Yes, since I was 15. I went to find my own therapist for my eating disorder, and it was awesome. And I also read so many books as a kid, and they were my best friends—when I wasn’t seen and felt invisible, these books were the best. I’d read them cover to cover and think, “See, they understand.”

How do you talk to your kids about mental health?

Oh, we talk about therapy all the time. Where’s Dad going? Oh, he’s going to therapy. What’s therapy? Oh, therapy is where someone really helps you understand your heart, and your soul, and your mind, and your story, and your thoughts. And then with feelings, it’s a big deal for me to let them feel all the way through. I want to give them the feeling that they’re not alone, that I’m right here and they can feel it all the way through. Right now I’m reading a book about emotionally focused family therapy—it gets into the crazy clinical nuts and bolts. I think that’s the new thing. I really think the earlier you get your family into therapy, the better.

In the musical Jagged Little Pill, sexual assault is touched on. As someone who has her own history of sexual trauma, was it difficult to watch those scenes?

There was a lot of crying. I was crying, the actors and dancers were crying. We were processing it. But I still have barely begun the sexual-abuse-recovery journey. I feel like I’m at the beginning of it. I feel like I have barely even begun.

Credit: Kayt Jones

You practice unschooling with your children—can you explain what that is?

Unschooling, for me, is child-led education. So if there’s some agenda like, “Let’s play with these magnet tiles,” and my daughter is like, “F--- those tiles. I want to put glitter on that thing and cut the tree and put the thing,” boom—we do that. I basically get inside their eyeballs. I’m constantly watching their eyes and what they’re pulled toward, and then we do the deep dive. My husband and I create pods all over the house—here’s where the spelling area is, and here’s where the fake animals are. There’s probably a better definition of unschooling, but there’s no rigidity to it.

So you really can’t ever check out?

No. If my son is going to bed late on tour and he asks me three really huge, existential questions, there’s no, “Ah, we’ll talk about it in the morning.” That is the moment. Unschooling is 24/7. When I share with people that I unschool, a lot of people I’m close with say they’d love to do it but just can’t. And I get it. I’m like, “Yes. I understand, and I think it’s a smart choice not to do it.” It’s a major commitment.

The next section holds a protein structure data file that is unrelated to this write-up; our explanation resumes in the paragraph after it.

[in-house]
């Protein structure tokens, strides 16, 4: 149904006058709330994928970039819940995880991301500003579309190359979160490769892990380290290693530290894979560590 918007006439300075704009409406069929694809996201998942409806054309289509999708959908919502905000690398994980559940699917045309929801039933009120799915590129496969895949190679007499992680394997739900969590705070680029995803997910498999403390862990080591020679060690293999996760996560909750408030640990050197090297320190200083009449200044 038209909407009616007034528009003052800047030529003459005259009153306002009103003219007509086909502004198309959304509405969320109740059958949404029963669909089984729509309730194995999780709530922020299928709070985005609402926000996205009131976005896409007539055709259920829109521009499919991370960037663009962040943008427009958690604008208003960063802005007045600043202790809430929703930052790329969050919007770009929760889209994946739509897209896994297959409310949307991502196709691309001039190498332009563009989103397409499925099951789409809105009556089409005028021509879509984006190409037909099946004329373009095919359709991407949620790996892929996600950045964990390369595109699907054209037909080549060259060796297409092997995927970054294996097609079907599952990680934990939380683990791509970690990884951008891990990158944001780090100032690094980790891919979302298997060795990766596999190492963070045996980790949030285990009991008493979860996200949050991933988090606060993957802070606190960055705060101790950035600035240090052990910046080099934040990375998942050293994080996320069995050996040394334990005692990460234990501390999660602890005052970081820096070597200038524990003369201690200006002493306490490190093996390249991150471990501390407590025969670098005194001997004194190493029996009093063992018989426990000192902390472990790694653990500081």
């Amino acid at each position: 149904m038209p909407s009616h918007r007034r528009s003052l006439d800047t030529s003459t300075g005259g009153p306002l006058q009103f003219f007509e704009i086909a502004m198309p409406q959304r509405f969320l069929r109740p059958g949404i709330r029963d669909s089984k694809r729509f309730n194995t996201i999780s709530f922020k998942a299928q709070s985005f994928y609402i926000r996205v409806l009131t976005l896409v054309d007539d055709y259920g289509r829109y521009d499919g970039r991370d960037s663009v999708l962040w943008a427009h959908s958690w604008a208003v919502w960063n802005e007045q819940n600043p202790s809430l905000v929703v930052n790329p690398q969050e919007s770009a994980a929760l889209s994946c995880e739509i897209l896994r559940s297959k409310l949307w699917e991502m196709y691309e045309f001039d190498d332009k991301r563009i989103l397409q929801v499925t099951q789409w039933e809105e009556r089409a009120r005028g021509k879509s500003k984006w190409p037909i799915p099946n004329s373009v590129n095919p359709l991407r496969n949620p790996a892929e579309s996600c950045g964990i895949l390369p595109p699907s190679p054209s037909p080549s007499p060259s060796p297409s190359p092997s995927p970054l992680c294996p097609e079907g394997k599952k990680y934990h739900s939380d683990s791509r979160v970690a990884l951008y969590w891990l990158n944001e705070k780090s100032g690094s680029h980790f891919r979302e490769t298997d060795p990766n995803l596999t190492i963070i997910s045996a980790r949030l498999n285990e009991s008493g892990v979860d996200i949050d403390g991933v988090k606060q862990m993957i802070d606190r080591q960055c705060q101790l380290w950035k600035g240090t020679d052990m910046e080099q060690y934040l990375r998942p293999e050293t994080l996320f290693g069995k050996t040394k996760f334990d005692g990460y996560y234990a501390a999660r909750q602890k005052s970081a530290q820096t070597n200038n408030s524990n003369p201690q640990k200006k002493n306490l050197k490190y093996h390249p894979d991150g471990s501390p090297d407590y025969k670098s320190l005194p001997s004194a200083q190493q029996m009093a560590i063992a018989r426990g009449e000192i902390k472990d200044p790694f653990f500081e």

Credit: Kayt Jones

In terms of caring for yourself, do you meditate? 

Yeah. Mostly at night. But sometimes meditating, for anxiety, isn’t the right thing. So I want to qualify that sometimes I meditate. But sometimes meditating is not actually what I need. Being still is the nectar of the gods. Other times it’s like, “Oh I’m just going to fall into a pit of anxiety attack right now.” I read this amazing article—I go down rabbit holes every night doing research. Mindfulness—God bless—is having a huge moment. But this article I read said something like, “Forget mindfulness.” Mindlessness: I used to call it brain rest. For those of us who are cognitive, I think intellectualism is also a defense mechanism. Everything that was going on in my life, any chaos, I would just siphon it through my intellect to go, “Well, is this interesting?”

Where are you in your journey with food?

For me, my recovery has been around a combination of free eating, nutrients, and of just letting myself be regulated by food. But I still have the voices, every day. Sometimes they can be channeled into humor. But mostly it’s just this quiet little torture. I think as I get older, too, I value this instrument. My focus has shifted to vitality—that means a lot to me with three little kids running around. The eating-disorder conversation is a really long, beautiful one. I’m still on that journey.

For many, art can be a healing force.

Art—it’s cathartic, it moves energy when I’m onstage, but it doesn’t heal the relationships. I actually have to look at somebody; I have to actually talk with someone. I have to share shame, and when it’s received with nonjudgment and inquiry, I’m like, “Oh, human beings are safe. They’re not dangerous.” Because human beings have always felt dangerous to me. It’s so sweet. That kills me that that’s the answer. The answer is humans.

This article originally appeared in the May 2020 issue of Health Magazine. Click here to subscribe today!